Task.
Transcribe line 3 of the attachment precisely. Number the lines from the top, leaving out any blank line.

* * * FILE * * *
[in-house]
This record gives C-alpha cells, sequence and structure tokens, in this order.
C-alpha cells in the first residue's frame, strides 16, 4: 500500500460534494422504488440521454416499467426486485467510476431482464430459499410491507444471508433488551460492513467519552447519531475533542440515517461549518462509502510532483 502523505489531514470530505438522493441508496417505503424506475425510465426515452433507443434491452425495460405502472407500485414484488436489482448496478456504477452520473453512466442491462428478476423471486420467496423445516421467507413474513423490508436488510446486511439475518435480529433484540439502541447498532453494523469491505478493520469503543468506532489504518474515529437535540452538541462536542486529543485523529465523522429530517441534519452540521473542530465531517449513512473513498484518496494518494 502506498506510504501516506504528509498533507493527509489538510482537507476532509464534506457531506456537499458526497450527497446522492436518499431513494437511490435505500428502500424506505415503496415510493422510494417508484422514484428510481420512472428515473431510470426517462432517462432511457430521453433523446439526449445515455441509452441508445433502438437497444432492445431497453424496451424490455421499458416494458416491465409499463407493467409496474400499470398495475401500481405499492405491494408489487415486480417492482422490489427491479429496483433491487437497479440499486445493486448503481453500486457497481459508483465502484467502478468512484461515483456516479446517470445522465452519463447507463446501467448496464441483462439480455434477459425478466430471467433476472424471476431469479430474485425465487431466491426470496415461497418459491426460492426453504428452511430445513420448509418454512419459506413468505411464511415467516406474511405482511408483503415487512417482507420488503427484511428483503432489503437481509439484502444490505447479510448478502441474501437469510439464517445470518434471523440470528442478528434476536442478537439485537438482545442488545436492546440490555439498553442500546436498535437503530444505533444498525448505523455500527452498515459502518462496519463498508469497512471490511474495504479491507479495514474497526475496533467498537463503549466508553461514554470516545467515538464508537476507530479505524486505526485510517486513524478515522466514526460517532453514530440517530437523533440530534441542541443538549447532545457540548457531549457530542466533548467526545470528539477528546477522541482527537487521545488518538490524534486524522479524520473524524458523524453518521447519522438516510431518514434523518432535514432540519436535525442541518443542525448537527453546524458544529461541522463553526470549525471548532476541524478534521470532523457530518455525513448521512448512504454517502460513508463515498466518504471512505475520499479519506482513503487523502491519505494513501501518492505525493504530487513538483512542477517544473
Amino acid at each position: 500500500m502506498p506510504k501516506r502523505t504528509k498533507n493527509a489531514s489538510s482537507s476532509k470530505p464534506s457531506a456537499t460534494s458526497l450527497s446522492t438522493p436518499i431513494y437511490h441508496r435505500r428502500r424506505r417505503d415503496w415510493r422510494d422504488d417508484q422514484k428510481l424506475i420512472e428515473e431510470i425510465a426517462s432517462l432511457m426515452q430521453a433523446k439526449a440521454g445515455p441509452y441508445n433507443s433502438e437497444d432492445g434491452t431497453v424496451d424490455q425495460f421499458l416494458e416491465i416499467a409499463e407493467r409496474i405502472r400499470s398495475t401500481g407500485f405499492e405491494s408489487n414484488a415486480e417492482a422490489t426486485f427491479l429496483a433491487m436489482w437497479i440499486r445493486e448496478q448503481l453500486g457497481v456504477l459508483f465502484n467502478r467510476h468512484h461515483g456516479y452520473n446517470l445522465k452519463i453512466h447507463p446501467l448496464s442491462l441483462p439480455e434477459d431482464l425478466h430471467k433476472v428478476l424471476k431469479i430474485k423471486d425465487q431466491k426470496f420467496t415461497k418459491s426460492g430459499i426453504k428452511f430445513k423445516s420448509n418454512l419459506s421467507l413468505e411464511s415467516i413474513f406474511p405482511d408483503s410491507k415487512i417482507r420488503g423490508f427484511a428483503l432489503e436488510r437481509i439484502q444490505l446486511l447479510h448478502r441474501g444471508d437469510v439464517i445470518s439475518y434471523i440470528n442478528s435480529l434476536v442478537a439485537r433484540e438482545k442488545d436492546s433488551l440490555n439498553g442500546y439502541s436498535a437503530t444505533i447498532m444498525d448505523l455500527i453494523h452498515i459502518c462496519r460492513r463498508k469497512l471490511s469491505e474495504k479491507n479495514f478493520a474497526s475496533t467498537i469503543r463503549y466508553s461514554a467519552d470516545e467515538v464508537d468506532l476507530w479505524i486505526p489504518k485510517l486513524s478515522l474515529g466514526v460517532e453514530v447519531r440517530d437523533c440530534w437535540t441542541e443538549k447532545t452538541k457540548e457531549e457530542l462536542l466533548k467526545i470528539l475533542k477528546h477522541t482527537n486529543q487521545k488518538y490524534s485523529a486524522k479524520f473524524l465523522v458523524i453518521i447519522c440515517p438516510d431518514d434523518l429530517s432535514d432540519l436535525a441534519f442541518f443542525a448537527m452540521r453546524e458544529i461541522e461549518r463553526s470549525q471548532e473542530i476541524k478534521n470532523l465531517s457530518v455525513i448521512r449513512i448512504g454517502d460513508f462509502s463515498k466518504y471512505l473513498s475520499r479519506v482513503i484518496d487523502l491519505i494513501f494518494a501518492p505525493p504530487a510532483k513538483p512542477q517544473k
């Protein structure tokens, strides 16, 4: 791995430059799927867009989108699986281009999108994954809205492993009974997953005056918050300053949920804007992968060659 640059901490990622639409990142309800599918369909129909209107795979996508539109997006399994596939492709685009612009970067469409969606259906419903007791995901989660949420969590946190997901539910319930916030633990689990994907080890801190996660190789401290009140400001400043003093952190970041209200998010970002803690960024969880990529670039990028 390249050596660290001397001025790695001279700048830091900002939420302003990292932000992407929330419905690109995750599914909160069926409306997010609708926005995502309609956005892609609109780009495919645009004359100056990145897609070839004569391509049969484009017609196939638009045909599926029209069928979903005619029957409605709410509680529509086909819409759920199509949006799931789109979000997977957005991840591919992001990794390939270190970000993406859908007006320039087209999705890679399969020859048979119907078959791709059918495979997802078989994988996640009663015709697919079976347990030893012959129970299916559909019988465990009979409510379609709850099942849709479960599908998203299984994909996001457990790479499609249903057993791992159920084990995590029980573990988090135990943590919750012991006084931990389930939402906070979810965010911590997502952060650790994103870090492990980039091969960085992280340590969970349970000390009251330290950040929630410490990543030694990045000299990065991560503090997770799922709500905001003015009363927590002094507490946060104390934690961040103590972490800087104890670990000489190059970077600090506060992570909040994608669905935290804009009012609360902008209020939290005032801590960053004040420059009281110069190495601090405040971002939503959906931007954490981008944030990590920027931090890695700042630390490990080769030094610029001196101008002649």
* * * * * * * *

C-alpha cells in the first residue's frame, strides 16, 4: 500500500460534494422504488440521454416499467426486485467510476431482464430459499410491507444471508433488551460492513467519552447519531475533542440515517461549518462509502510532483 502523505489531514470530505438522493441508496417505503424506475425510465426515452433507443434491452425495460405502472407500485414484488436489482448496478456504477452520473453512466442491462428478476423471486420467496423445516421467507413474513423490508436488510446486511439475518435480529433484540439502541447498532453494523469491505478493520469503543468506532489504518474515529437535540452538541462536542486529543485523529465523522429530517441534519452540521473542530465531517449513512473513498484518496494518494 502506498506510504501516506504528509498533507493527509489538510482537507476532509464534506457531506456537499458526497450527497446522492436518499431513494437511490435505500428502500424506505415503496415510493422510494417508484422514484428510481420512472428515473431510470426517462432517462432511457430521453433523446439526449445515455441509452441508445433502438437497444432492445431497453424496451424490455421499458416494458416491465409499463407493467409496474400499470398495475401500481405499492405491494408489487415486480417492482422490489427491479429496483433491487437497479440499486445493486448503481453500486457497481459508483465502484467502478468512484461515483456516479446517470445522465452519463447507463446501467448496464441483462439480455434477459425478466430471467433476472424471476431469479430474485425465487431466491426470496415461497418459491426460492426453504428452511430445513420448509418454512419459506413468505411464511415467516406474511405482511408483503415487512417482507420488503427484511428483503432489503437481509439484502444490505447479510448478502441474501437469510439464517445470518434471523440470528442478528434476536442478537439485537438482545442488545436492546440490555439498553442500546436498535437503530444505533444498525448505523455500527452498515459502518462496519463498508469497512471490511474495504479491507479495514474497526475496533467498537463503549466508553461514554470516545467515538464508537476507530479505524486505526485510517486513524478515522466514526460517532453514530440517530437523533440530534441542541443538549447532545457540548457531549457530542466533548467526545470528539477528546477522541482527537487521545488518538490524534486524522479524520473524524458523524453518521447519522438516510431518514434523518432535514432540519436535525442541518443542525448537527453546524458544529461541522463553526470549525471548532476541524478534521470532523457530518455525513448521512448512504454517502460513508463515498466518504471512505475520499479519506482513503487523502491519505494513501501518492505525493504530487513538483512542477517544473